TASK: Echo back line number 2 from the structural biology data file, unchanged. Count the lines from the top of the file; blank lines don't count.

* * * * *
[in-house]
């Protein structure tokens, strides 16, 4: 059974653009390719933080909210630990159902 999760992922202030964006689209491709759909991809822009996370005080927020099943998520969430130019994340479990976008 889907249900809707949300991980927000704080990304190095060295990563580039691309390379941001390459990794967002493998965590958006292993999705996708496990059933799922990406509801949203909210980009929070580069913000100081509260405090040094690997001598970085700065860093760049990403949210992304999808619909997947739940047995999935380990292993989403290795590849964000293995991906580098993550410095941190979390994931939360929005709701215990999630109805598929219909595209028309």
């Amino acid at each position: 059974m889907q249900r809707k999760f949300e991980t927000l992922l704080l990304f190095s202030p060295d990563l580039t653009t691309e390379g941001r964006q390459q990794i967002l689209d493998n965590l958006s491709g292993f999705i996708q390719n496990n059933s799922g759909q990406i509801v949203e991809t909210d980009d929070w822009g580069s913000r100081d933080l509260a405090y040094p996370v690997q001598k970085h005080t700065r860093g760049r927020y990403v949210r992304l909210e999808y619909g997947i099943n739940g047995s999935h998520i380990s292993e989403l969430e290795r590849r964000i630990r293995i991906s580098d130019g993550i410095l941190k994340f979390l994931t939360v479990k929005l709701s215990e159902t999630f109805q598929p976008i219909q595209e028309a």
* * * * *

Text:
């Protein structure tokens, strides 16, 4: 059974653009390719933080909210630990159902 999760992922202030964006689209491709759909991809822009996370005080927020099943998520969430130019994340479990976008 889907249900809707949300991980927000704080990304190095060295990563580039691309390379941001390459990794967002493998965590958006292993999705996708496990059933799922990406509801949203909210980009929070580069913000100081509260405090040094690997001598970085700065860093760049990403949210992304999808619909997947739940047995999935380990292993989403290795590849964000293995991906580098993550410095941190979390994931939360929005709701215990999630109805598929219909595209028309």